"The Education of Max Bickford" started last September as a promising show about what it means to dedicate your life to helping young adults. But it quickly dissolved into a dreary, angst-ridden meditation on the trials of a middle-aged professor.
Then something fine happened: The writing improved, the storyline became more complex, and voilà! The Education of Max Bickford (CBS, 8-9 p.m.) lives again.
Star Richard Dreyfuss is a funny, intelligent, and inventive actor who is playing Max out of a deep-rooted love for teaching. Dreyfuss, principally a movie actor who has now moved into TV, told critics last summer in Pasadena, Calif., that he always wanted to teach at the college level. The subject he loved most was history.
"Teaching is not just loving a subject. It's not only knowing how to think, but encouraging others to think greatly, widely. And it's not easy," says Mr. Dreyfuss, reached by phone on the "Bickford" set recently.
"It's one thing to be a history buff and to love this story or that story, and it's quite another to stand before kids and get them to participate with you and get them to think," he says. "That's one of the things I've come to realize about teaching."
Dreyfuss has visited classes at Columbia University in New York to research the role, and he has a number of friends who are professors.
"We now have a broader area to talk about" in the show, he says. "We're not just talking about [politics]; we're talking about teaching and the academic life - so, I've learned a lot from [real teachers]. What is the life? What are the issues? What is the interaction? How do they deal with kids and other faculty?"
Ethics comes with the territory of the show, he says. "People have interests in their lives that are not talked about much on TV. Whether they are issues about ethics, or family, or God, or the spirit, and we wanted to give those things some latitude.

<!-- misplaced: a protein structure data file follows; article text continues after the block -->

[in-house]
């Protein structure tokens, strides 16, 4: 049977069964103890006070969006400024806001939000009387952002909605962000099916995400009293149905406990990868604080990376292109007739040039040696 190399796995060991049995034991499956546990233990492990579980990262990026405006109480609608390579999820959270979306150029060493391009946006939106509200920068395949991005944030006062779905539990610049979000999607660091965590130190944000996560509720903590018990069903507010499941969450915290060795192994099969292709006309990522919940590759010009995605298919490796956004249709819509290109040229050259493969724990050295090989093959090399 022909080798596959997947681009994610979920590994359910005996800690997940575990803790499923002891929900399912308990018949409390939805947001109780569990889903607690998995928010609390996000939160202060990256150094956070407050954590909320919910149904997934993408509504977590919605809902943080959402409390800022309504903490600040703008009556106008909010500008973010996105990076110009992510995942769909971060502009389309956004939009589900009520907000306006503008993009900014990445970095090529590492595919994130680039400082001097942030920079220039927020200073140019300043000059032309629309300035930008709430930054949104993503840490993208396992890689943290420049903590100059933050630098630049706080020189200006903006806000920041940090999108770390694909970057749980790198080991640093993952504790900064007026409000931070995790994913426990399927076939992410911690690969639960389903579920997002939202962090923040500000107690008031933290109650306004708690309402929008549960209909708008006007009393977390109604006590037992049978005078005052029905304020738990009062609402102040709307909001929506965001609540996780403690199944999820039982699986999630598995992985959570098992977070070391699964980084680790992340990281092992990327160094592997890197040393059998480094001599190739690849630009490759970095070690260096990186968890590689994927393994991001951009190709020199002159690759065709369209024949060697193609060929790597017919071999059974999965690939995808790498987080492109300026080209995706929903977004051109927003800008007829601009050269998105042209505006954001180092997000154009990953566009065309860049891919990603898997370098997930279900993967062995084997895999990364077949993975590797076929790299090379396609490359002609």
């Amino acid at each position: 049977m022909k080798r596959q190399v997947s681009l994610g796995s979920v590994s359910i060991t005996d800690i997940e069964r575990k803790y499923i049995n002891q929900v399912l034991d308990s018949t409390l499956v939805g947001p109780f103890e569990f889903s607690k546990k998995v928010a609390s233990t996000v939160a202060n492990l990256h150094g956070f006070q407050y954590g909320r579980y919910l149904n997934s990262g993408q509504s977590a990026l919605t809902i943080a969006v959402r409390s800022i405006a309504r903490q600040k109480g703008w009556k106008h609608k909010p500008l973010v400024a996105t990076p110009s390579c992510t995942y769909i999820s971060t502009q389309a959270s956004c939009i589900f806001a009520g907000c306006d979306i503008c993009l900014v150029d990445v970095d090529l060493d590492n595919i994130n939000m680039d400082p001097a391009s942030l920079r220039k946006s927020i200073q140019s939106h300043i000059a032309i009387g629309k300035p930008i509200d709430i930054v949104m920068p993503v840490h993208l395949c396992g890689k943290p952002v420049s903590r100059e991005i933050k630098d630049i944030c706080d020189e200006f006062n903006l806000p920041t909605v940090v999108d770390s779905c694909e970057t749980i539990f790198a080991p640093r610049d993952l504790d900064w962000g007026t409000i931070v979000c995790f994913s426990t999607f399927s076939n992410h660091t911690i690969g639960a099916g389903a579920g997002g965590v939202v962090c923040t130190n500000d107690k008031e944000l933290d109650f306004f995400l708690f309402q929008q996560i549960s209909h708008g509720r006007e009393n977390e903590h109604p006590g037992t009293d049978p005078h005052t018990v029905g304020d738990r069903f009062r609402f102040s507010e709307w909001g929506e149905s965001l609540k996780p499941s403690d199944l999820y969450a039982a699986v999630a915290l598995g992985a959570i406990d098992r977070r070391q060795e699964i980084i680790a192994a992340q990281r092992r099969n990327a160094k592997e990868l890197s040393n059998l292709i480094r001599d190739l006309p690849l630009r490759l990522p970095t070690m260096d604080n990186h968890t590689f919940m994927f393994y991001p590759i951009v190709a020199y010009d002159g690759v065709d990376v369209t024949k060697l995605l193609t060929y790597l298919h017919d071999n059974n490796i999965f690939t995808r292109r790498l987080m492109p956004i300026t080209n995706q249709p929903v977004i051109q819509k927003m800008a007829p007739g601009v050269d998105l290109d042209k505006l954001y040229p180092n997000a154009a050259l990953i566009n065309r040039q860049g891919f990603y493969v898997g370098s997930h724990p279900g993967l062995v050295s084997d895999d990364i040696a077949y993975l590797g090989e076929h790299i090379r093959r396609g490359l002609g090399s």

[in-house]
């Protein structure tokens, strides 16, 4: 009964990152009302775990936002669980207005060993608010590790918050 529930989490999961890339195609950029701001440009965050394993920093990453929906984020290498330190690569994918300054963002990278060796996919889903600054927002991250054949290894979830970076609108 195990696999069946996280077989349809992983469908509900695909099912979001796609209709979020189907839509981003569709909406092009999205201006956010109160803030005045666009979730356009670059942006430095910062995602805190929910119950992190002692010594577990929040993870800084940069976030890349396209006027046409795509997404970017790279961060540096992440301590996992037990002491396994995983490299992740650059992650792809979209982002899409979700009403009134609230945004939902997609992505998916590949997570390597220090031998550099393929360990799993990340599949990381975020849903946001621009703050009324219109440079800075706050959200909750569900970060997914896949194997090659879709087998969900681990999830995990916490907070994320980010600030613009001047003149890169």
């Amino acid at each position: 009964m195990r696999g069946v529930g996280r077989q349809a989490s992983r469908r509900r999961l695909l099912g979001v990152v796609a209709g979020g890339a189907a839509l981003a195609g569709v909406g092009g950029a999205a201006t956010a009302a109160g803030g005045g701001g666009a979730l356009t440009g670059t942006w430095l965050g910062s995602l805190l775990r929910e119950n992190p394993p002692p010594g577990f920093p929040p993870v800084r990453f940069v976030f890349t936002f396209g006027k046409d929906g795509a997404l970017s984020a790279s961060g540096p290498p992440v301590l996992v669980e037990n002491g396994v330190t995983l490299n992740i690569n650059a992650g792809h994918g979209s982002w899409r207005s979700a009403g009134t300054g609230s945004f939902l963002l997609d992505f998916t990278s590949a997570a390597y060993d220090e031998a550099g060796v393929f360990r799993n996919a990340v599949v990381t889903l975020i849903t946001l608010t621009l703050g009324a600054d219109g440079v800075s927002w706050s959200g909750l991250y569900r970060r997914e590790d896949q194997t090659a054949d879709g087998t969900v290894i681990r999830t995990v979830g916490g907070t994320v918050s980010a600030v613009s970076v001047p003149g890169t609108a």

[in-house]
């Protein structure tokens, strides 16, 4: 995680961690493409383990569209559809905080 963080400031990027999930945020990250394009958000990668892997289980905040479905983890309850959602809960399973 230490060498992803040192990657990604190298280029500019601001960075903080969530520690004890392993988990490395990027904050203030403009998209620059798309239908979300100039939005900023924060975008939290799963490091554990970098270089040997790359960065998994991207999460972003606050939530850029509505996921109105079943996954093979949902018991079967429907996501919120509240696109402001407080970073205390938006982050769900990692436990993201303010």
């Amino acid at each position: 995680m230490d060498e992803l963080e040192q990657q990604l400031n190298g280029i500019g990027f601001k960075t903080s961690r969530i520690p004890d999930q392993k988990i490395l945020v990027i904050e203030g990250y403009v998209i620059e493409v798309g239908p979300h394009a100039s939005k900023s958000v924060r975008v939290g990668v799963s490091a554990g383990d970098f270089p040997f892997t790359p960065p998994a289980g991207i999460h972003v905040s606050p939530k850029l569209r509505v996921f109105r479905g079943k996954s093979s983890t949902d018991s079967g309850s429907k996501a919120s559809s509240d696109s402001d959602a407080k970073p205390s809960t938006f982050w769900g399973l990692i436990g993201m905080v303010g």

"When I first came [to the producers], that's what I wanted to do - ask about how do you deal with death, or how do you deal with God, or the refusal to believe in God? That's what everyone does in reality."
It's clear that Dreyfuss has a hand in the storytelling. The writing reflects his passion for the subject, and he inhabits the role like, well, a real teacher. True, many of the stories are about his character interacting with friends and family. But he has created something unusual, something real, something of the nature of classroom communication.
Teachers and teaching are seldom the center of TV comedies and dramas - not like lawyers, for instance. But scenes from the classroom do show up in several shows like "Buffy, the Vampire Slayer," "Smallville," and "Dawson's Creek," though more as a teenage environment than the focus of teenage attention (she's a college dropout now, but when did Buffy ever study?). "Freaks and Geeks" didn't last long, but when the subject was life in high school, the show was fairly real and natural, even though the teachers were portrayed mainly as geeks.
Some controversy has surrounded the often sleazy, melodramatic Boston Public (Mondays, Fox, 8-9 p.m.). It's not that things as bad as these don't happen in public schools, but all of them at once? Its world is so hyper and so disheartening, one has to wonder: If "Boston Public" is an accurate representation of high school today, is anyone raising the children?
Charles Skidmore, the principal of a real Boston high school, Brighton High School, turned down the opportunity to have his school's exterior used in the show. He worried that the depiction of the students would be sensational. His reservations have been justified.
The real Brighton High has a low-income student body, with 80 percent of the kids qualifying for reduced-priced lunches, Principal Skidmore says. But the kids are generous and giving. For example, they support The Heifer Project, which gives livestock to families in third world countries, and they are equally generous with each other.
"I attended a private high school, and I find urban schools less cruel than [private] schools - the cruelty there is about cliques and snobbery - much more cruel than the occasional fistfight that breaks out here," Mr. Skidmore says.
"Boston Public" has had some good episodes. The installment last Monday dealt with the "n" word and the sensitivity that surrounds the use of that word in a multicultural classroom. It was, at the very least, thought-provoking.
"Max Bickford" take place at a private woman's college, and issues of snobbery and the power of the elite do surface sometimes. But the show is not about trashing young people or sensationalizing their behavior. And it is always thought-provoking.
This Sunday, Max enters new territory in what promises to be a classic episode (the tape was not available to reviewers at this writing). Max's father (played by stage and screen veteran Eli Wallach) is taken to the hospital, near death. Max's young son, Lester, believes God will save his beloved grandfather; Max does not.
The conflict between youthful faith and adult skepticism is an old one, but allowing a young character's innocence to breathe through all the adult fuss is unusual on TV. Max Bickford's education continues to surprise us, as life surprises him with its remarkable realities.